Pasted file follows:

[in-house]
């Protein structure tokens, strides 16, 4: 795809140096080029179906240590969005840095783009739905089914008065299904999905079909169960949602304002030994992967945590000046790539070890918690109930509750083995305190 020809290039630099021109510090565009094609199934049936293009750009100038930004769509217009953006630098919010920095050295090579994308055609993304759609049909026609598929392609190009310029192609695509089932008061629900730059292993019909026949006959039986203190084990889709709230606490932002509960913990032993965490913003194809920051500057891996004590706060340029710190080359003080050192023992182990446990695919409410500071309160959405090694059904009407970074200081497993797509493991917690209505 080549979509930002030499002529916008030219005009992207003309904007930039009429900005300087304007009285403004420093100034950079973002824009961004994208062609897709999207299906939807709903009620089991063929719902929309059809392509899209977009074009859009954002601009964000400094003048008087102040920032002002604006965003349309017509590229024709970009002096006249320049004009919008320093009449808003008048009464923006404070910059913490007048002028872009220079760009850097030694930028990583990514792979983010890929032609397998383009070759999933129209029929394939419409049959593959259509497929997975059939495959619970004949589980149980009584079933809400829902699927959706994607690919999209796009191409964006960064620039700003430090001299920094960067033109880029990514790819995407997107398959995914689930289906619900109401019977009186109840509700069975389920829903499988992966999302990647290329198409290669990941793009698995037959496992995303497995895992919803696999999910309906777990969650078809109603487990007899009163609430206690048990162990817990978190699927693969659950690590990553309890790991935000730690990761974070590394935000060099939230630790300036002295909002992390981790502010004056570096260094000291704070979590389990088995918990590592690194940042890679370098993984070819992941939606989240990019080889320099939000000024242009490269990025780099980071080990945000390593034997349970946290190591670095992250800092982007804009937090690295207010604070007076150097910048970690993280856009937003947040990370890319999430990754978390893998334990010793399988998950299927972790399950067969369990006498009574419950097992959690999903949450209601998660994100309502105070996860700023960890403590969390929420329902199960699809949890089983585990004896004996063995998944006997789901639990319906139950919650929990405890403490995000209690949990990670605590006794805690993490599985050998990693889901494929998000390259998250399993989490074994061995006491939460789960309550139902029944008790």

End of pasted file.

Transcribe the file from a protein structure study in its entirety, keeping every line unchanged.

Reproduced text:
[in-house]
């Protein structure tokens, strides 16, 4: 795809140096080029179906240590969005840095783009739905089914008065299904999905079909169960949602304002030994992967945590000046790539070890918690109930509750083995305190 020809290039630099021109510090565009094609199934049936293009750009100038930004769509217009953006630098919010920095050295090579994308055609993304759609049909026609598929392609190009310029192609695509089932008061629900730059292993019909026949006959039986203190084990889709709230606490932002509960913990032993965490913003194809920051500057891996004590706060340029710190080359003080050192023992182990446990695919409410500071309160959405090694059904009407970074200081497993797509493991917690209505 080549979509930002030499002529916008030219005009992207003309904007930039009429900005300087304007009285403004420093100034950079973002824009961004994208062609897709999207299906939807709903009620089991063929719902929309059809392509899209977009074009859009954002601009964000400094003048008087102040920032002002604006965003349309017509590229024709970009002096006249320049004009919008320093009449808003008048009464923006404070910059913490007048002028872009220079760009850097030694930028990583990514792979983010890929032609397998383009070759999933129209029929394939419409049959593959259509497929997975059939495959619970004949589980149980009584079933809400829902699927959706994607690919999209796009191409964006960064620039700003430090001299920094960067033109880029990514790819995407997107398959995914689930289906619900109401019977009186109840509700069975389920829903499988992966999302990647290329198409290669990941793009698995037959496992995303497995895992919803696999999910309906777990969650078809109603487990007899009163609430206690048990162990817990978190699927693969659950690590990553309890790991935000730690990761974070590394935000060099939230630790300036002295909002992390981790502010004056570096260094000291704070979590389990088995918990590592690194940042890679370098993984070819992941939606989240990019080889320099939000000024242009490269990025780099980071080990945000390593034997349970946290190591670095992250800092982007804009937090690295207010604070007076150097910048970690993280856009937003947040990370890319999430990754978390893998334990010793399988998950299927972790399950067969369990006498009574419950097992959690999903949450209601998660994100309502105070996860700023960890403590969390929420329902199960699809949890089983585990004896004996063995998944006997789901639990319906139950919650929990405890403490995000209690949990990670605590006794805690993490599985050998990693889901494929998000390259998250399993989490074994061995006491939460789960309550139902029944008790």